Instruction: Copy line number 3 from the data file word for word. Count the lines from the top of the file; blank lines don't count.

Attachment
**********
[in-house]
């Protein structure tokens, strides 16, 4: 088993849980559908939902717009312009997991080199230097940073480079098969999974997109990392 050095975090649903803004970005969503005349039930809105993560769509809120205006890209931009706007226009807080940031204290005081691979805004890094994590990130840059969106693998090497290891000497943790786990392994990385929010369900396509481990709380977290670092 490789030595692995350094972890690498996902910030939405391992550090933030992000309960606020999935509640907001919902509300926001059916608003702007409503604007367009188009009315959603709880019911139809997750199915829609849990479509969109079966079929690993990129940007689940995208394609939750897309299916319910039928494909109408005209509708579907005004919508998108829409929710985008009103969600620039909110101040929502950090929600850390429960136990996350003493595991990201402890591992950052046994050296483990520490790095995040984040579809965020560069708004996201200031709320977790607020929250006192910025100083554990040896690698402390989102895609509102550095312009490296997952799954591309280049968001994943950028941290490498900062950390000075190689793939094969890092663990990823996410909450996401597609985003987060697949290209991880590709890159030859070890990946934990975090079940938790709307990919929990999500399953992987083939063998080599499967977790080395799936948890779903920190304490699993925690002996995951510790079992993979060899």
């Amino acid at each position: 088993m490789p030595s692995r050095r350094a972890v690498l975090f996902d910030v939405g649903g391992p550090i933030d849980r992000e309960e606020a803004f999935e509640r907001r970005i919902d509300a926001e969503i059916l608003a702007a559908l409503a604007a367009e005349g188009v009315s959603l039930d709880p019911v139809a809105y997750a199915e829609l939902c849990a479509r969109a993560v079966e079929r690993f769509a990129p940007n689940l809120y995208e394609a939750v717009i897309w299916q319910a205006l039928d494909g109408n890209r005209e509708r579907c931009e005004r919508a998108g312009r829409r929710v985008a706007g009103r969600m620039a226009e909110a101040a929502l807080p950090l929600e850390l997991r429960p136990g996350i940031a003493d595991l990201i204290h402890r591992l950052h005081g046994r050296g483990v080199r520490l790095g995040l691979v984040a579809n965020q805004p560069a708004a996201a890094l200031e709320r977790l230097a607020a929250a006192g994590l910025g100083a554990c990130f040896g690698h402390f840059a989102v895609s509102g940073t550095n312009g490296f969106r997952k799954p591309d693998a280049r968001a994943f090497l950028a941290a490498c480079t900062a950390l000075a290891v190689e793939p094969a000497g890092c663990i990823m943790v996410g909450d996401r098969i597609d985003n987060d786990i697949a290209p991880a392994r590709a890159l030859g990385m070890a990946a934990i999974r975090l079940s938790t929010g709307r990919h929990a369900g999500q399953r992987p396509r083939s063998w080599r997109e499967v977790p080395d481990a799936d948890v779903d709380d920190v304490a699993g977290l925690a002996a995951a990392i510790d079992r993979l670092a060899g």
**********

């Amino acid at each position: 088993m490789p030595s692995r050095r350094a972890v690498l975090f996902d910030v939405g649903g391992p550090i933030d849980r992000e309960e606020a803004f999935e509640r907001r970005i919902d509300a926001e969503i059916l608003a702007a559908l409503a604007a367009e005349g188009v009315s959603l039930d709880p019911v139809a809105y997750a199915e829609l939902c849990a479509r969109a993560v079966e079929r690993f769509a990129p940007n689940l809120y995208e394609a939750v717009i897309w299916q319910a205006l039928d494909g109408n890209r005209e509708r579907c931009e005004r919508a998108g312009r829409r929710v985008a706007g009103r969600m620039a226009e909110a101040a929502l807080p950090l929600e850390l997991r429960p136990g996350i940031a003493d595991l990201i204290h402890r591992l950052h005081g046994r050296g483990v080199r520490l790095g995040l691979v984040a579809n965020q805004p560069a708004a996201a890094l200031e709320r977790l230097a607020a929250a006192g994590l910025g100083a554990c990130f040896g690698h402390f840059a989102v895609s509102g940073t550095n312009g490296f969106r997952k799954p591309d693998a280049r968001a994943f090497l950028a941290a490498c480079t900062a950390l000075a290891v190689e793939p094969a000497g890092c663990i990823m943790v996410g909450d996401r098969i597609d985003n987060d786990i697949a290209p991880a392994r590709a890159l030859g990385m070890a990946a934990i999974r975090l079940s938790t929010g709307r990919h929990a369900g999500q399953r992987p396509r083939s063998w080599r997109e499967v977790p080395d481990a799936d948890v779903d709380d920190v304490a699993g977290l925690a002996a995951a990392i510790d079992r993979l670092a060899g």